National Grid crews are out restoring power to those that are still in the dark after Hurricane Sandy and said that nearly all customers should have power by midnight tonight.
In a teleconference this afternoon, National Grid president Marcy Reed said that crews have been out restoring power to customers across the northeast for over 48 hours since beginning on Tuesday morning at 6 a.m., when the power company decided it was safe to begin working.
Reed said that, as of 3 p.m. Thursday, power has been restored to 97 percent of National Grid customers. Roughly 5,600 customers are still without power.
"The lion's share of our customers [without power] will receive power by midnight tonight," said Reed.
Reed said crews will most likely have a number of remote areas and problem sections that they will have to deal with tomorrow morning. However, she said that all customers should have power back by tomorrow afternoon at the latest.
At the peak, National Grid reported that a total of 237,000 customers were without power due to Hurricane Sandy.
In Tewksbury, just 286 customers out of 12,472 total remain without power. That's down from a high of more than 2,500 at the height of the storm. The biggest pocket of outages seems to be in the Salem Street area of South Tewksbury, where 83 customers are still in the dark.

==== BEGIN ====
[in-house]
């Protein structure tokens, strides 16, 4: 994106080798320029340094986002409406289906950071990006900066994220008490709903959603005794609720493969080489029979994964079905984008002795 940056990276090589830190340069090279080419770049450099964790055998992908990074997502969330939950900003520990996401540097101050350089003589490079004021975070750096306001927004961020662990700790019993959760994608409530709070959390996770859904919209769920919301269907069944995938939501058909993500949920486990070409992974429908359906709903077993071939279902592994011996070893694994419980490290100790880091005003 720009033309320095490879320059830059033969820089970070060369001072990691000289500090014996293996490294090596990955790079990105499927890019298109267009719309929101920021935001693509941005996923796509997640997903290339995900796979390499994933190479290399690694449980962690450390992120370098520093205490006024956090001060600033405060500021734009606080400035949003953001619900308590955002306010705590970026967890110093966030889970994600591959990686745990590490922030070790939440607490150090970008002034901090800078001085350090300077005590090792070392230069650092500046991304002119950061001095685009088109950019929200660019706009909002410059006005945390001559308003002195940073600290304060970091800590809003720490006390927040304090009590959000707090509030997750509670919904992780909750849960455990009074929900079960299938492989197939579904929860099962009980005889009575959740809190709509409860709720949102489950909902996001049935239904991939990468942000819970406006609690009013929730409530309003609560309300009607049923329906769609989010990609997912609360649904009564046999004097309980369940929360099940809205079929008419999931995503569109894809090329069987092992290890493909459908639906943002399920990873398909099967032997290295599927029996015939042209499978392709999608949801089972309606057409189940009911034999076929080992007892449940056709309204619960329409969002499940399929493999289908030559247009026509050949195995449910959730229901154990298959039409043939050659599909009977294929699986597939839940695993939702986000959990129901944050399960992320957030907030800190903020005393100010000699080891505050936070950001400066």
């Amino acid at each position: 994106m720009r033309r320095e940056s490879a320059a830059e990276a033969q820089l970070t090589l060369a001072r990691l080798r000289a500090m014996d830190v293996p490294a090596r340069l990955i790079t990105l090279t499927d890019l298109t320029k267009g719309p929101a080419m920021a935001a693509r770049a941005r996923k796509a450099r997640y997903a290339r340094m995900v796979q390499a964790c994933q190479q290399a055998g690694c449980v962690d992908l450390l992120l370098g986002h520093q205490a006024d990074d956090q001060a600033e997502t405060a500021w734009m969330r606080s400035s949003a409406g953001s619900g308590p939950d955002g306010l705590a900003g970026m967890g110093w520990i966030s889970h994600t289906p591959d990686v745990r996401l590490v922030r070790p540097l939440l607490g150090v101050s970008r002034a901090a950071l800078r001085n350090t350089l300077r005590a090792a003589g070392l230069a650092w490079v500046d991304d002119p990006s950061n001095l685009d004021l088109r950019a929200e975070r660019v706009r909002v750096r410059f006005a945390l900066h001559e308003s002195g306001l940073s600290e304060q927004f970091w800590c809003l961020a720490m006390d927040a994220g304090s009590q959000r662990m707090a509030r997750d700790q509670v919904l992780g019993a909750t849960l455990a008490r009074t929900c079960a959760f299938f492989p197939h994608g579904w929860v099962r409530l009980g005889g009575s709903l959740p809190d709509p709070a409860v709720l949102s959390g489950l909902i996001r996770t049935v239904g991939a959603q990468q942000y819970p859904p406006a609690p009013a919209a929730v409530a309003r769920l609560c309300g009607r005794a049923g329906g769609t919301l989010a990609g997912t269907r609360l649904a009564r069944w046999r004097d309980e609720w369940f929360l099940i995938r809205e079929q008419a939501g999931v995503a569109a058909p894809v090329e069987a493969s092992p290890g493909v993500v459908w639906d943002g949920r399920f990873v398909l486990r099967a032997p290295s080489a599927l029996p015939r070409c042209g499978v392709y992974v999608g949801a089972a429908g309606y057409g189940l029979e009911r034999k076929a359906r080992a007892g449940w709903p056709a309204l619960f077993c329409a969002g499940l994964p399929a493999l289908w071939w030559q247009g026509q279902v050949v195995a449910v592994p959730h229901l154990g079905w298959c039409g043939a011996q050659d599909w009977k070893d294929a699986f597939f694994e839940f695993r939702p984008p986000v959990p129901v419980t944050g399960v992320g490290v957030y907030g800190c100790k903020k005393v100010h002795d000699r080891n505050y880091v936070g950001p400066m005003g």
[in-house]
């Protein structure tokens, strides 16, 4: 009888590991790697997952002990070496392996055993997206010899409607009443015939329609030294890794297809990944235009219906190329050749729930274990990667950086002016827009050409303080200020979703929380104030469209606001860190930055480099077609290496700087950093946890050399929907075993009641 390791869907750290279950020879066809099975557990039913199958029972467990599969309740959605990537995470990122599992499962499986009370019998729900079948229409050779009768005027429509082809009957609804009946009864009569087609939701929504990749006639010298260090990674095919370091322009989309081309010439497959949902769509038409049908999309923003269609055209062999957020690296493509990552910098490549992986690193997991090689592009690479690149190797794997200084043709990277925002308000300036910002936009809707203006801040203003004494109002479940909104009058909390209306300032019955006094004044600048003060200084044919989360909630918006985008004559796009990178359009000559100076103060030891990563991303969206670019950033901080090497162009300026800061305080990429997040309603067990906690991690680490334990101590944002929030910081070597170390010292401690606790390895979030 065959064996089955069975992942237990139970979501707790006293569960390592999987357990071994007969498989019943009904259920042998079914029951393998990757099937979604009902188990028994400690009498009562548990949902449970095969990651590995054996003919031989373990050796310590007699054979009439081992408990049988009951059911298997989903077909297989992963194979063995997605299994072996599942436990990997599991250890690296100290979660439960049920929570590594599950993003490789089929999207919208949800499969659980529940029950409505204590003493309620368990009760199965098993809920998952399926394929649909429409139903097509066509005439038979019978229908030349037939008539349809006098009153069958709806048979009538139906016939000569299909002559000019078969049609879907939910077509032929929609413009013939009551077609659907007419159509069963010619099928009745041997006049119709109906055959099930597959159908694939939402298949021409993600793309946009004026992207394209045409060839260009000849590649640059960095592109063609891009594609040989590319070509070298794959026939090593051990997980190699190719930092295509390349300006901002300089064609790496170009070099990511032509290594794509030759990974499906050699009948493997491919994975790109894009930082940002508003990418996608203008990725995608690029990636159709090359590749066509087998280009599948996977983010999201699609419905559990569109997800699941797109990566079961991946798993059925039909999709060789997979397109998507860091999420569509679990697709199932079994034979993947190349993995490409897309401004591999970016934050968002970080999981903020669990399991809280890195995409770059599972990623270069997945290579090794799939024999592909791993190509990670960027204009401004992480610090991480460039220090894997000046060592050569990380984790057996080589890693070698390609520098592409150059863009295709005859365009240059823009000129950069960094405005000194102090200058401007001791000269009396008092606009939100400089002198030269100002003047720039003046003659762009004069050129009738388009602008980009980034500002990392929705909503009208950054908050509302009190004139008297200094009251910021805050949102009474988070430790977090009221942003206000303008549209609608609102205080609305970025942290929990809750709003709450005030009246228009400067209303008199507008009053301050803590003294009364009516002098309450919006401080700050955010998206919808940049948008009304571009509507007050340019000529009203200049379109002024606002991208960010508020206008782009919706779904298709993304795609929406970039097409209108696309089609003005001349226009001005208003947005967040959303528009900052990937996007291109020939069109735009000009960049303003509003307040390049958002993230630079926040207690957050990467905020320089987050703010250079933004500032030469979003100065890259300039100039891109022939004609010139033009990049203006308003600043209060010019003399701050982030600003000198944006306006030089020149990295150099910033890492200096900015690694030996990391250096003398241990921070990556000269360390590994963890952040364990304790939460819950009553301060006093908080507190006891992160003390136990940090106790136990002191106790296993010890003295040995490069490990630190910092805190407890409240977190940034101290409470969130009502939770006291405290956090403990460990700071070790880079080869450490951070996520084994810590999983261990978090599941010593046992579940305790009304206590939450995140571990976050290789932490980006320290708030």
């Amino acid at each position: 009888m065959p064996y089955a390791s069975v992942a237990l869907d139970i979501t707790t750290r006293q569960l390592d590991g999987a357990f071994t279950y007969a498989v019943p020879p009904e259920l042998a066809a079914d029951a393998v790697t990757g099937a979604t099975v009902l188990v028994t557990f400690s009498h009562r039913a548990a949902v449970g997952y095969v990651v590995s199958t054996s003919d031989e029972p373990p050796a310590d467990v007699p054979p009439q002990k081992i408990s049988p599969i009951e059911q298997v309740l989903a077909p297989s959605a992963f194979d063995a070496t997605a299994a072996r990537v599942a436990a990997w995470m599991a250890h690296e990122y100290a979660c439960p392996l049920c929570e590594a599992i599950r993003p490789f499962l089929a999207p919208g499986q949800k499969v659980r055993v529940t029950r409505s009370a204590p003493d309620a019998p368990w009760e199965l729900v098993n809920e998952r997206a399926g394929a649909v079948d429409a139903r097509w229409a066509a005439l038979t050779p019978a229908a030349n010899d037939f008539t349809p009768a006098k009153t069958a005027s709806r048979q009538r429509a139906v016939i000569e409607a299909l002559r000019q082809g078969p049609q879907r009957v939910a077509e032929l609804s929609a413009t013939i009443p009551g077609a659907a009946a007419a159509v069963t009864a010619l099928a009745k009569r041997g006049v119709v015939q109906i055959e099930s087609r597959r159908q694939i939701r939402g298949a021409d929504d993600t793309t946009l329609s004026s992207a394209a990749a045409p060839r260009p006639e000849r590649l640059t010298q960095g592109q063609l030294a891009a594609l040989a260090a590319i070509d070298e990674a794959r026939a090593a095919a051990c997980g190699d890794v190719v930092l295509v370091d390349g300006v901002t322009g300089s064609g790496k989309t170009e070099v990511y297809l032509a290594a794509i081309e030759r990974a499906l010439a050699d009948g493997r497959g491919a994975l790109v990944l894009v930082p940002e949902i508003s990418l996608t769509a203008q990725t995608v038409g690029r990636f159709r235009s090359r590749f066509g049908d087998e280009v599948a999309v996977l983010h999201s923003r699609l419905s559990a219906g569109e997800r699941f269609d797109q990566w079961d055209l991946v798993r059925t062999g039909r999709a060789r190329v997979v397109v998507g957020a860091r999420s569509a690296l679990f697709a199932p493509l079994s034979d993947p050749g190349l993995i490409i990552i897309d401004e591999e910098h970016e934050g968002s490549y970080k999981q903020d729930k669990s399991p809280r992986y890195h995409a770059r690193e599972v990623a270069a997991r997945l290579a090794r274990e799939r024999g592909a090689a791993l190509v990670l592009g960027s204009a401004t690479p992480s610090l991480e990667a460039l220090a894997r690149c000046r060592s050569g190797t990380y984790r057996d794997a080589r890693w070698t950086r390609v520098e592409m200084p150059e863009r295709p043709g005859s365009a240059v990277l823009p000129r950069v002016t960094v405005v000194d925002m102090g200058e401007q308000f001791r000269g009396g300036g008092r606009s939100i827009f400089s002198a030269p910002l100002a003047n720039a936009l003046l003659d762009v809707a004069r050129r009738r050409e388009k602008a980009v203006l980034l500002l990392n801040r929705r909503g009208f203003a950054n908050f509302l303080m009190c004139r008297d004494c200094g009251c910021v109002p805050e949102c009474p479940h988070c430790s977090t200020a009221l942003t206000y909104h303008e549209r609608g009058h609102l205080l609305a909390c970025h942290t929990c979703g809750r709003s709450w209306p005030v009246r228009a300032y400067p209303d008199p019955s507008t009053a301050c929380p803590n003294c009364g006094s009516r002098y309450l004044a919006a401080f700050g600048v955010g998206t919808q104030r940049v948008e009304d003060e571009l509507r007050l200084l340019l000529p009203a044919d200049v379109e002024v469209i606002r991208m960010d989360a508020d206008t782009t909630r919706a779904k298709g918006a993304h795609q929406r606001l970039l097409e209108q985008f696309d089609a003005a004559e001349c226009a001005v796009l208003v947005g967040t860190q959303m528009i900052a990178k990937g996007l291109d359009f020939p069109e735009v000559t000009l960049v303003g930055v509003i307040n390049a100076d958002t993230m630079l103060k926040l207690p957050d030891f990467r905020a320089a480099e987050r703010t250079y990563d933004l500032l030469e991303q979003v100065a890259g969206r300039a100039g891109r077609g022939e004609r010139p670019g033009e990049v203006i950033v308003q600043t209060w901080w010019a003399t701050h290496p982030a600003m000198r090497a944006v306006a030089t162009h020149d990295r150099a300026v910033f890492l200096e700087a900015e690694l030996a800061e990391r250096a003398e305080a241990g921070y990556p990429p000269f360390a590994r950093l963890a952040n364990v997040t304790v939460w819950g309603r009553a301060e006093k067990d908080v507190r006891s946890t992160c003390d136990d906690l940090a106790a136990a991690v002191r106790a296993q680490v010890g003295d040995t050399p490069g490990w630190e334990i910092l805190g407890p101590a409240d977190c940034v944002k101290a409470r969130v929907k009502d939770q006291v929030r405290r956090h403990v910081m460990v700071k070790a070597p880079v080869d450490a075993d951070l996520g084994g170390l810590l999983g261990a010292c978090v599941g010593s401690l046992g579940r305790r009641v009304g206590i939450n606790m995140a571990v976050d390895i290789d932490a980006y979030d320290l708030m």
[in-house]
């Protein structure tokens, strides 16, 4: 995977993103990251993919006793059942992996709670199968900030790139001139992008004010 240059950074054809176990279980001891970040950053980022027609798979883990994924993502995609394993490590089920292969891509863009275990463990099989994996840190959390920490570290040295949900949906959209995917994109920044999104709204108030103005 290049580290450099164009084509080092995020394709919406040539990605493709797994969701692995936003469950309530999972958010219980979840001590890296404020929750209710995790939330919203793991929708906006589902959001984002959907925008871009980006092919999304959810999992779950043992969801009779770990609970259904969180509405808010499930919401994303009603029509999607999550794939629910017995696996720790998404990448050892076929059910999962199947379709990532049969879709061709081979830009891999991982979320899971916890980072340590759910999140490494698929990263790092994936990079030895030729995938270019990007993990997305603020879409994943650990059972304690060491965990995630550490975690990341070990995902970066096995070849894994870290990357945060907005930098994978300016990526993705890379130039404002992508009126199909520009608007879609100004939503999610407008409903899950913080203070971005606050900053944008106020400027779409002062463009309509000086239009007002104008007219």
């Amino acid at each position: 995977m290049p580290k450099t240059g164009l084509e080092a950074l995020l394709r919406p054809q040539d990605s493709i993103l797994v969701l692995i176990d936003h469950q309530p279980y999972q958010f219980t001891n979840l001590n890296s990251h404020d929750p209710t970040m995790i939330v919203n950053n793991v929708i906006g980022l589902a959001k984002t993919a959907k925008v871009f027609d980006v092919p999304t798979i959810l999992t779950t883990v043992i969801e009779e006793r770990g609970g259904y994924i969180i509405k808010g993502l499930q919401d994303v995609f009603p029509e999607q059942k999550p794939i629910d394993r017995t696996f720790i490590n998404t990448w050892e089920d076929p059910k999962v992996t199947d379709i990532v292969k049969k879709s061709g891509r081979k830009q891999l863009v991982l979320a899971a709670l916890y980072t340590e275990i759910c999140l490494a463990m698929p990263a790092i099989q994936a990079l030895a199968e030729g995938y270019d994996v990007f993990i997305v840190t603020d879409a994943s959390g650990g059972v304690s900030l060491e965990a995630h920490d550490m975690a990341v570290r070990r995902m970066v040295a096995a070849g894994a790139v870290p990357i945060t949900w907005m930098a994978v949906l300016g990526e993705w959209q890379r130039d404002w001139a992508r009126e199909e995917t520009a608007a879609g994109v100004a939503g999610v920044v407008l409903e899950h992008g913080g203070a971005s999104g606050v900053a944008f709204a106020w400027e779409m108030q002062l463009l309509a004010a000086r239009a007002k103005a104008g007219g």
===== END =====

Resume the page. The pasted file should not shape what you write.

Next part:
"It is very clear to me that there are a number of people we need to thank. Our customers [in particular]," said Reed. "They have been patient, they have been understanding and they have been sharing feedback with us."
In a conference earlier in the week, National Grid officials commented on how their response to Hurricane Sandy differed from Irene and Snowtober last year.
By the end of Tuesday, half of the customers had power restored in the first full day after the storm pulled out of Massachusetts. During Hurricane Irene and the “Snowtober” snowstorm just before Halloween last year, that mark was not reached until at least day 2 or day 3 in most communities.
“We were quicker out of the box” in Hurricane Sandy, Reed said.
The creation of the “community liaison” position, which puts a National Grid employee in the emergency operations center of each community, is one of the big changes that have been made since National Grid’s response to the two storms last year came under sharp criticism.
While the company has heard “very good feedback” on that position, Reed acknowledged that there is still work to do to make the position more effective.
“In some towns we still have some bugs to work out” with the way to community liaisons positions operates, she said.
Reed said she would continue to visit towns hard hit by outages and listen to local leaders feedback about the company’s response.
Patch Local Editor Robert Gates also contributed to this report.